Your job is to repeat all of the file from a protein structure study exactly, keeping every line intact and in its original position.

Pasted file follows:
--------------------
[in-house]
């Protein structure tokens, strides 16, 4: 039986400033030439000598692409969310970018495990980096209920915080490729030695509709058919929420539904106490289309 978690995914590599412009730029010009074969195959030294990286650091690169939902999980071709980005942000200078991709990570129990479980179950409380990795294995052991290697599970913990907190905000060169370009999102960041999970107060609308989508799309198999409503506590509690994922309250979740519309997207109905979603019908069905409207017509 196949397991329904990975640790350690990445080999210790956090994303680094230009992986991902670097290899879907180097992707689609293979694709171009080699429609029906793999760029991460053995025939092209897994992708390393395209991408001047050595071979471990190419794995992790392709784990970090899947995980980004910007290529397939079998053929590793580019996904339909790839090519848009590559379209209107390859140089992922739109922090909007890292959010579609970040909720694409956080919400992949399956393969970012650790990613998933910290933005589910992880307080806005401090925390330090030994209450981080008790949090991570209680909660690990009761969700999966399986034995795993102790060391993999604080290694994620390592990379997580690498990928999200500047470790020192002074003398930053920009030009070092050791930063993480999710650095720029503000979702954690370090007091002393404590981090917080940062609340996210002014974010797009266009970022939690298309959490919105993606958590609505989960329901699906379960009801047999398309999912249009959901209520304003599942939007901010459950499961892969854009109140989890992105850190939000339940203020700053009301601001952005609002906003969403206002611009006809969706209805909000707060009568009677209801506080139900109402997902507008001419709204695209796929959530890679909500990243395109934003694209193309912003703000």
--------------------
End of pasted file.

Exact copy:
[in-house]
């Protein structure tokens, strides 16, 4: 039986400033030439000598692409969310970018495990980096209920915080490729030695509709058919929420539904106490289309 978690995914590599412009730029010009074969195959030294990286650091690169939902999980071709980005942000200078991709990570129990479980179950409380990795294995052991290697599970913990907190905000060169370009999102960041999970107060609308989508799309198999409503506590509690994922309250979740519309997207109905979603019908069905409207017509 196949397991329904990975640790350690990445080999210790956090994303680094230009992986991902670097290899879907180097992707689609293979694709171009080699429609029906793999760029991460053995025939092209897994992708390393395209991408001047050595071979471990190419794995992790392709784990970090899947995980980004910007290529397939079998053929590793580019996904339909790839090519848009590559379209209107390859140089992922739109922090909007890292959010579609970040909720694409956080919400992949399956393969970012650790990613998933910290933005589910992880307080806005401090925390330090030994209450981080008790949090991570209680909660690990009761969700999966399986034995795993102790060391993999604080290694994620390592990379997580690498990928999200500047470790020192002074003398930053920009030009070092050791930063993480999710650095720029503000979702954690370090007091002393404590981090917080940062609340996210002014974010797009266009970022939690298309959490919105993606958590609505989960329901699906379960009801047999398309999912249009959901209520304003599942939007901010459950499961892969854009109140989890992105850190939000339940203020700053009301601001952005609002906003969403206002611009006809969706209805909000707060009568009677209801506080139900109402997902507008001419709204695209796929959530890679909500990243395109934003694209193309912003703000």